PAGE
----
because the smaller sample size makes it more difficult to use
statistical methods. We have to go state by state and candidate by
candidate to produce an accurate forecast.

The Senate has 100 members, two from each state. The current split is
50 Democrats/independents and 50 Republicans. Under the Constitution,
the president of the Senate, Kamala Harris (the vice president), can
break a tie vote.

This puts the Democrats in control of the Senate even with the 50/50 split.

There are 35 Senate seats in play this election. The Republicans are
at a slight disadvantage going in because they currently hold 21 of
the 35 seats being contested, whereas the Democrats only have to
defend 14 seats. The good news for Republicans is that 16 of the 21
seats they are defending are rated “Solid” or “Likely” to stay
Republican by The Cook Political Report.

The Democrats have nine out of 14 seats they are defending rated
“Solid” or “Likely.” This means that only 10 of the 35 Senate seats in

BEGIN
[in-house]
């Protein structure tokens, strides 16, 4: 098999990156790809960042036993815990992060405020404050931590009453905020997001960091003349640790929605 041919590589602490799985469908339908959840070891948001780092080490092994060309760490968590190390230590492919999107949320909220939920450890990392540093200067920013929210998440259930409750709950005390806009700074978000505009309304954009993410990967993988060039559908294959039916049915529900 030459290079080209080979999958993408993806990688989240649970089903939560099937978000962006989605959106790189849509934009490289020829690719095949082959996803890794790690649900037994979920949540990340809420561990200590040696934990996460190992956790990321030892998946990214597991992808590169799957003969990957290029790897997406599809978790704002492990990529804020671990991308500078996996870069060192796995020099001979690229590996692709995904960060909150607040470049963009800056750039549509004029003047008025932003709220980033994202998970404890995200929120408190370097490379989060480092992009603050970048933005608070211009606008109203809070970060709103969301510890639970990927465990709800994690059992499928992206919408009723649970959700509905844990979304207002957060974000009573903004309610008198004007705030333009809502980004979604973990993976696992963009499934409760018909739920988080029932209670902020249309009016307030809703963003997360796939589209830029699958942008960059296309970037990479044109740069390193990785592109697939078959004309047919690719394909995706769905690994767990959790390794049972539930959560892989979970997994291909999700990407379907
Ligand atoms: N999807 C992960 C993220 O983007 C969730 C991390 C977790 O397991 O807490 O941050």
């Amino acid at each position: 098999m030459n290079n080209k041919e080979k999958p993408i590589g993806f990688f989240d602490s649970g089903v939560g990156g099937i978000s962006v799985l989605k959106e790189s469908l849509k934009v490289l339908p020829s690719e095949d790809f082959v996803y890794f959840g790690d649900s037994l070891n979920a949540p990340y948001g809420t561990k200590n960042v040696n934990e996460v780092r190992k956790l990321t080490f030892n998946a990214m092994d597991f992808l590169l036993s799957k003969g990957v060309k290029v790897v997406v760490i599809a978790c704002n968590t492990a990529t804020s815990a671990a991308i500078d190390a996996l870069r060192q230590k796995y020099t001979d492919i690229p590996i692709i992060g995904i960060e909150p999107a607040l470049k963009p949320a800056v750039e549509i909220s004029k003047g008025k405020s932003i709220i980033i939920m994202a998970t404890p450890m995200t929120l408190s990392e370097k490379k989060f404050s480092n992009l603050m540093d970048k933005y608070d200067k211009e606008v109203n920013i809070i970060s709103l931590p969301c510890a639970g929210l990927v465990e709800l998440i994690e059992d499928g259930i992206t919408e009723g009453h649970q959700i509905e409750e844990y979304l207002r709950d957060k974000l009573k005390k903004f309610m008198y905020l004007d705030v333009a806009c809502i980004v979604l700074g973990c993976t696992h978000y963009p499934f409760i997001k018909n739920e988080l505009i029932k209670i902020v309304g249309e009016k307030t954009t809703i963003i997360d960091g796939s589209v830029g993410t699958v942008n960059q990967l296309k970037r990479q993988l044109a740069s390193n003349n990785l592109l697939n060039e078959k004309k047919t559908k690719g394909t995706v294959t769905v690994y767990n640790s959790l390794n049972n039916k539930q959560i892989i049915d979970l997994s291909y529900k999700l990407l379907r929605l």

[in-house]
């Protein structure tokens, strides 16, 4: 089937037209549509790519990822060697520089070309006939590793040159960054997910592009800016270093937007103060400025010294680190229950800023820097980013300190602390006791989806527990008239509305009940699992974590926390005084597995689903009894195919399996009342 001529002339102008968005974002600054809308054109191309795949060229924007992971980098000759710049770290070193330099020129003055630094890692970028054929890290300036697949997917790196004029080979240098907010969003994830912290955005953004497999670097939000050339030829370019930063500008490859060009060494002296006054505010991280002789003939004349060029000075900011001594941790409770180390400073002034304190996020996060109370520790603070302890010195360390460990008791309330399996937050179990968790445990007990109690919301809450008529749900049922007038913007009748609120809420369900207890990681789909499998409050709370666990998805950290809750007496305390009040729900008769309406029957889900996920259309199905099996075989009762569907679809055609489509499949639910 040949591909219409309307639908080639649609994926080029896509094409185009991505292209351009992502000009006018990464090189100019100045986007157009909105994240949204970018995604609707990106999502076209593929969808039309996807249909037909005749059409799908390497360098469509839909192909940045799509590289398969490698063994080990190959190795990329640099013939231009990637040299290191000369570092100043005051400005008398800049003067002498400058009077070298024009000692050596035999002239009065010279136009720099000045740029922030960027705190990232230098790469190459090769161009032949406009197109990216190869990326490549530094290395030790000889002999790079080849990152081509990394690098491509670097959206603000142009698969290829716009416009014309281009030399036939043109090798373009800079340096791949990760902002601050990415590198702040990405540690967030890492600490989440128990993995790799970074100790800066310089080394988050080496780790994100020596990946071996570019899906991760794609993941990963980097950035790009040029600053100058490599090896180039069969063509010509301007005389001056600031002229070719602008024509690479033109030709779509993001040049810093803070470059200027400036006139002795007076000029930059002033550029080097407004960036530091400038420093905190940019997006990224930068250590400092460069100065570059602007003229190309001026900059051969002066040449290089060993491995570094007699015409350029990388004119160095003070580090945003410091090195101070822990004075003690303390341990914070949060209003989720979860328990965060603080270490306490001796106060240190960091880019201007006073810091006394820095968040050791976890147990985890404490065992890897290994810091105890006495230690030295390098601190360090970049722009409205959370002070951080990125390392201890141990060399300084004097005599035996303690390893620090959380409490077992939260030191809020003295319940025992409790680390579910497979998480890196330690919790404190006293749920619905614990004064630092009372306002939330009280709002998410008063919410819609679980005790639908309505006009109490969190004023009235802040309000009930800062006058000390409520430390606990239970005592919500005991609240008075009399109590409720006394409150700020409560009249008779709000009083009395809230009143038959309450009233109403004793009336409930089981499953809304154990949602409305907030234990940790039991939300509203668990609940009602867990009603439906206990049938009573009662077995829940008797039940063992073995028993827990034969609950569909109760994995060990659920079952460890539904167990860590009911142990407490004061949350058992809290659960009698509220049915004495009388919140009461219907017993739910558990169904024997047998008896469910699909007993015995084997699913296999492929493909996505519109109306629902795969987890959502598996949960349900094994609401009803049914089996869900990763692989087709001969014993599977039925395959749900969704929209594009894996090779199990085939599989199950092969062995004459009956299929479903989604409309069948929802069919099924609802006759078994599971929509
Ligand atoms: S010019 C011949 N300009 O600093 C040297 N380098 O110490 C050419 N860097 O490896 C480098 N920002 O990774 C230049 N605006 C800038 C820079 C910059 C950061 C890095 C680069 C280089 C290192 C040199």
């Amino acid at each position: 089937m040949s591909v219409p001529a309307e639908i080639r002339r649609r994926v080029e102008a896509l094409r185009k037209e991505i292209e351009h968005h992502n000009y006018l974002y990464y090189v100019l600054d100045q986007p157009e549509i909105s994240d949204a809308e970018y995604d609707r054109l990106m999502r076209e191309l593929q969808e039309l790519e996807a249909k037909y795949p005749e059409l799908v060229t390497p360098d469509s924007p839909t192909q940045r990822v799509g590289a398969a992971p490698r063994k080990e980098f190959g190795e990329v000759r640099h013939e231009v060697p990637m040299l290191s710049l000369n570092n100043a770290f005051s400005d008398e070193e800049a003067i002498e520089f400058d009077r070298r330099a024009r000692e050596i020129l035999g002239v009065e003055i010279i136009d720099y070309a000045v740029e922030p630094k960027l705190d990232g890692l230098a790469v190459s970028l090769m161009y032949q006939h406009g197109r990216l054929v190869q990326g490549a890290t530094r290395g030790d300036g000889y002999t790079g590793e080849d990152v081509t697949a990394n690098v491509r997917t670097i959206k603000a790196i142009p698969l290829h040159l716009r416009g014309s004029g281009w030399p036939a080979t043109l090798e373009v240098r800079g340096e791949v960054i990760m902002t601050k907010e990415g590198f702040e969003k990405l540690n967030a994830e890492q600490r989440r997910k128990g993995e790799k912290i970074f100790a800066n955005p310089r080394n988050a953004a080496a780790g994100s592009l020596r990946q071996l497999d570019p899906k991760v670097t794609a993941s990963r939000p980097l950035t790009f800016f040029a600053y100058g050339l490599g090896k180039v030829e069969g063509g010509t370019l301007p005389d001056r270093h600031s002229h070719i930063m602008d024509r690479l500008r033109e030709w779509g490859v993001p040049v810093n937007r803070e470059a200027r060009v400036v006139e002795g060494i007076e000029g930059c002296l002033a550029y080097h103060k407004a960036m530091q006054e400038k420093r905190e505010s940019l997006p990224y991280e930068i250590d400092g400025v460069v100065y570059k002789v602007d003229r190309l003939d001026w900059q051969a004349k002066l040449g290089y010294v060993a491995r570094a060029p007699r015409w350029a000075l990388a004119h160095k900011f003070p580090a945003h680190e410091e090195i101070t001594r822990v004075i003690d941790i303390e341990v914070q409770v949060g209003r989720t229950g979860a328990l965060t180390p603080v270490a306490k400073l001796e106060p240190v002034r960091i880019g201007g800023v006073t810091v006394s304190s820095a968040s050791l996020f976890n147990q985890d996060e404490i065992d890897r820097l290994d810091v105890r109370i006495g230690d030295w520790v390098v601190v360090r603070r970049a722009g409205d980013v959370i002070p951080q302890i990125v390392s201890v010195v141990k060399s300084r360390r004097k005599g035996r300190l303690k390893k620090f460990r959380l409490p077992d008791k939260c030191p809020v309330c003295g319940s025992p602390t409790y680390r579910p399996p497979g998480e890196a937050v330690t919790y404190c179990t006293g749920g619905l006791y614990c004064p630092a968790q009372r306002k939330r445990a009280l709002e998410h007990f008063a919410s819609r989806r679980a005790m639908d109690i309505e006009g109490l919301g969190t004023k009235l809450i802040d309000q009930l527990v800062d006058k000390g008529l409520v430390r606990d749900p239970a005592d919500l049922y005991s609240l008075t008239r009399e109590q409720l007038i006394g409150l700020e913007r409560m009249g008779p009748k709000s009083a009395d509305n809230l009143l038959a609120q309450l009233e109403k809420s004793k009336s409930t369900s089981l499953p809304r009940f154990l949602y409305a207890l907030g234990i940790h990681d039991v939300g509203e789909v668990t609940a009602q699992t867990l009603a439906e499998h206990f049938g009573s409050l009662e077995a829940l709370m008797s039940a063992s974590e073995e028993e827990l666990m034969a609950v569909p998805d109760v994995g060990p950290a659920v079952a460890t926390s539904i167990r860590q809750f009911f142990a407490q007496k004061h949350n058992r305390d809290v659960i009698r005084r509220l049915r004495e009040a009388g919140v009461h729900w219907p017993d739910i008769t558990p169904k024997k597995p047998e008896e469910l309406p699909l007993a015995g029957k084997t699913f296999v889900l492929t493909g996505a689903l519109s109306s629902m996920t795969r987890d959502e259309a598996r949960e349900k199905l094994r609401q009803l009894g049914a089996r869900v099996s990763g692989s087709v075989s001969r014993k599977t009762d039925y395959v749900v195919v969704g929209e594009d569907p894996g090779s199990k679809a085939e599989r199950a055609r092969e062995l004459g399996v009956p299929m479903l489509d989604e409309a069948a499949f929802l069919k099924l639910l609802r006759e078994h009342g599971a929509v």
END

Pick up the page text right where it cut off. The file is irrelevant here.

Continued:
this election are truly competitive. Control of the Senate will come
down to those 10. The Republicans and Democrats currently hold five of
the competitive seats each.

To control the Senate, either party has to hold their five competitive
seats and take one from the other party. If you lose a seat, you have
to pick up another just to stay even. It’s that close.

My current best estimate is that Republicans will retain Florida,
North Carolina and Ohio. Likewise, the Democrats should retain their
seats in Colorado and New Hampshire. This means control of the Senate
comes down to Arizona, Georgia, Nevada, Wisconsin and Pennsylvania.